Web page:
Schwartenmagen – German Meat Jelly

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Schwartenmagen or Head Cheese.

 

In Cincinnati we’re known for our weird meat products of Germanic origin.   And when someone asks you to “Please pass the jelly,”   the last thing you’d expect in return is one made of meat.   Last week I learned of another of these funky meat products classified as just that – a meat jelly.   Its Germanic name is schwartenmagen.

 

I heard of this funny sounding meat jelly from an 86 year man I interviewed.   Lou grew up over a German saloon in Cincinnati’s Over-the-Rhine.   The interview was part of an oral history project I’m helping initiate.   As a food historian I naturally questioned him about the type of food they served at the saloon.   That’s how I learned of this funky meat concoction.   As with most saloons of that era, free lunches were a ploy to sell more beer.     Oddly enough this saloon was across the street from the Hudepohl Bottling Plant, so they brought employees in with these free lunches.   Ah the days when it was ok to drink several beers over lunch and then operate heavy machinery!

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Flamm’s Saloon about 1930, note the card tables with lower shelf to place your beer while playing.

 

Founded in 1905 by Baden-German immigrant Blasius Flamm, the saloon sat on the first floor of an 1880s Italianate on McMicken and Elder.   The second story housed a meeting hall.   It became the meeting place of many Germanic organizations – beneficial societies like the Baden, Swiss and Alsacer Unterstutzungsvereine; singing societies, like the Hudepohl Brewery Men’s Choir; and other organizations like the Daughters of Pocohontas.   Above the hall were the living quarters where seventeen people shared one bathroom and two kitchens between them.   The basement cooled the kegs, but also had a boxing ring for training. So, in addition to beer, the saloon had to serve food to a lot of people.

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Blasius Flamm, Founder of Flamm’s Saloon in OTR.

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The initiation ‘spanker’ of the Baden Unterstutzungsverein, which met in Flamm’s Hall above the saloon.  It was loaded with a shell blank to make it seem to the blindfolded initiate that he was shot in the rear.

 

In addition to Hamilton and Leona Metts, true Cincinnati Germanic sausages, Flamm’s served this luncheon meat called schwartenmagen, in the 1950s.   Lou said his mother loved it, but his Dad would not sit at the table when she or anyone else ate it.   It sounded like sougmagen, a miscellaneous-meat-parts stuffed cow stomach dish from Germany I’d previously blogged about.   As it turns out, it’s a miscellaneous-meat-parts cousin.     Schwartenmagen is the Germanic term for what we in America call head cheese.   It’s classified as a ‘meat-jelly’, because the meat parts are encased in gelatin and it’s formed into a lunchmeat loaf to be sliced.   Imagine a sliceable savory jello salad.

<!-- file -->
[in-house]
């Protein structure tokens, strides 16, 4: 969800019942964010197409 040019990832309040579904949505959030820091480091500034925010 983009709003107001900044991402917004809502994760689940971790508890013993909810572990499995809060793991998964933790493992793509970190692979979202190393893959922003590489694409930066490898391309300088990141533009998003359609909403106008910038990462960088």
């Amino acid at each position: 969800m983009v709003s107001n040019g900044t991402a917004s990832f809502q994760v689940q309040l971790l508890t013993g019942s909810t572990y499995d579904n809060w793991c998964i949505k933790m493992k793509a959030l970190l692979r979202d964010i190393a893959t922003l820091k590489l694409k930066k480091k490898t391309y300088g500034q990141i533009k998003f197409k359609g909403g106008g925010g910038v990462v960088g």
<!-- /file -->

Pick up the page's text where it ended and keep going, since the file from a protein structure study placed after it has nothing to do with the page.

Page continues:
Schwartenmagen or Head cheese is sort of the Frankenstein of miscellaneous meat products.    All the meat parts are seen in cross section ‘stitched’ together by the gelatin.   It’s another of those peasant foods, dating back to the Middle Ages, invented to deal with the off cuts and use all the byproducts of slaughter.   Because of the mystery of said meat parts included, head cheese is not the most popular of deli products.     I’ve never sampled head cheese.   For me, it ranks up there with any type of blood sausage.   I just can’t get over its contents.   I’ve been told that if you can get overlook the different levels of crunchi from the different parts embedded in each slice, you will like it.   And those who were brought up eating it, crave it.

 

The process of making head cheese begins by boiling the head of a cow or pig.  What head parts are included vary, but often the eyes, brain and ears are usually removed.   This version served in Cincinnati, from a Findley Market vendor, according to my interviewee, included brains.   Other varieties include the tongue, feet, or heart.   The cooked flesh is removed from the head and allowed to cool in the broth, which thickens as it is concentrated in collagen from the bones.   Spices like black pepper, allspice, and marjoram are added to the broth.   A version pickled with vinegar in America is called souse or hot souse if spiced with peppers.   The German term for the souse pickled version of head cheese is sülze.

 

In the Franconian region of Germany schwartenmagen or sülze is served sliced in a salad with vegetables and a vinaigrette. There’s even a spam-like canned version sold throughout Germany. Here in the U.S. schwartenmagen is typically served as a lunchmeat sandwich, which was how it was served at Flamm’s Saloon.

 

Today the indie meat markets like Stehlins and Avril-Bleh, still make schwartenmagen from centuries old Germanic recipes.   Although one must respect the age and uniqueness of this meat jelly, it’s one Cincinnati meat product this Food Dude is not rushing out to try.

 

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